Growth Is Not Just One Thing

If all growth is bad, what should we do with this immense human capacity to dream big?

Post Growth Institute
Jun 25 · 6 min read

By Ramla Akhtar

Casey Horner via Unsplash

How do we resolve this dilemma: the human spirit is tremendously expansive, potentially vast, greatly powerful — and yet the chorus of environmental consciousness these days is that growth is not good. That the concern with prosperity is flawed. That riches are bad.

Well, then, what must we do with this immense power and capacity and the imagination to dream that is a part of being human? What is the evolutionary purpose of our capacity? Certainly, it’s not laying waste, being idle, and singing songs of good times. These amusements have their purpose, time, and place, but these are certainly not the sole tasks we as a species are charged with.

So what is the matter? Why have we become, despite ourselves, such a terrifying source of violence and destruction? Or of creativity that is often inevitably tied with economic capacity and all the evil that comes on the heels of this concern with economic growth, such as the need to build and wield and thereafter sustain military power?

These may be simple questions, but these are not reductionist questions. Rather, this is a simple questioning of the construct we are dealing with, and the ways in which it has skewed and failed. Simple questions may lead to simple insights, and simple insights may be seeds for powerful ideas and actions.

It occurred to me one day that growth, which is held as such a concern and metric of well-being that we cannot even imagine considering an alternative, may be redefined. Why is growth only economic growth or monetary prosperity? Why are the capacities, contribution, and the work of people not considered in other-than-economic terms? Why is the definition of Growth a portfolio with its investment in only one metric-why are there not more dimensions such that growth is not a linear, mono-metric thing, but rather a lively, complex, and organic virtual entity that can shift its shape around the well-being of humans (and of societies) at any given time? Why is growth only MORE and FORWARD and BIGGER? Why is growth not, sometimes, defined as pausing and taking a breath? As holding hands and playing (literally or metaphorically)? As exhaling a sigh of relief after a great accomplishment? As giving someone or something else an opportunity to be active while one takes time out?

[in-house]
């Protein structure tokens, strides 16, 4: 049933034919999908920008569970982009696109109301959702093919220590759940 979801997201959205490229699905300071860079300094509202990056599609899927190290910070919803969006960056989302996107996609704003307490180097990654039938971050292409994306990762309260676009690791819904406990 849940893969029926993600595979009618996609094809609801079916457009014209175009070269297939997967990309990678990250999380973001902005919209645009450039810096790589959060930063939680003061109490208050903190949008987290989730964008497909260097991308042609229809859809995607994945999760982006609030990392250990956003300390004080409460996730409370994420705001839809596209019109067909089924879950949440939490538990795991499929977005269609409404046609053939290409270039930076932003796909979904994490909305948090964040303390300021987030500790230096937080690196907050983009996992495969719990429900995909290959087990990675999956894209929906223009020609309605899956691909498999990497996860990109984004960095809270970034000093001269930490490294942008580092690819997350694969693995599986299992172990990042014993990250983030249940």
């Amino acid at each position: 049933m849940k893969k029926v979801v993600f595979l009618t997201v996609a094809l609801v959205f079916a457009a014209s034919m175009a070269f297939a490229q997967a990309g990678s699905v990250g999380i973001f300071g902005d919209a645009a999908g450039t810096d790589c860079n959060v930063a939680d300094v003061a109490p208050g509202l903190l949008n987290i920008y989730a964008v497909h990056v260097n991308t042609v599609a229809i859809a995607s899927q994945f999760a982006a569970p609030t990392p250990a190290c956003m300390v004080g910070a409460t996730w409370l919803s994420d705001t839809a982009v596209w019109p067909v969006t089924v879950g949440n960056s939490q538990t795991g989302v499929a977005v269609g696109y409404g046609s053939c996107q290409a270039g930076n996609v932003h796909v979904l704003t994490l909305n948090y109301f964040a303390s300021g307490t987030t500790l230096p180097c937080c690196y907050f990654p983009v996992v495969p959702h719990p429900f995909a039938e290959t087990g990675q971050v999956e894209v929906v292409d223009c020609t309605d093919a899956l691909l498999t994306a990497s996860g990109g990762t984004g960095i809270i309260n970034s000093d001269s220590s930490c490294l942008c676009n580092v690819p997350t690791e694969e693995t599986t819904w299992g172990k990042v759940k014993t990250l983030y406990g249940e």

Why are nations, for instance, afraid to put a pause on their space missions and geographic expansion, and take time out to care for their own people, while letting another nation take up the task of imagining and inventing? Why are we afraid to make a necessary life shift, and humiliated with the prospect of doing the right thing at the right moment in our life just because it is not the thing that we have done for the past few years? Why do people get insane with fear and anger if their leaders determine, for instance, that for the next four or five years they will shift the focus from creating economic-military franchises around the globe, to simply taking care of the household? Why do we suddenly have nothing to do when a project for building and construction has been completed-why do we instantly feel the urge to do and make more, rather than realize that the natural and most simple human thing to do is to relax at the end of such accomplishment, and that in the age of nations and groups, this rest may take years or even a century?

Why, in short, are we holding on to one construct, a single construct, that happens to have only one dimension, too? Can we, for a start, rethink this very construct?

There is a deeper thing to be concerned with than just Growth. However, while we are on this terrain, can we at least re-imagine this?

I think we can. I propose that we should. Here is a poem that I was inspired with while I first wrangled with this question. Your thoughts are welcome (though as a poet who’s usually inspired, I cannot defend or explain what I write). Presented as is.

Growth is not just one thing.
It is not merely
chopping down whatever apple tree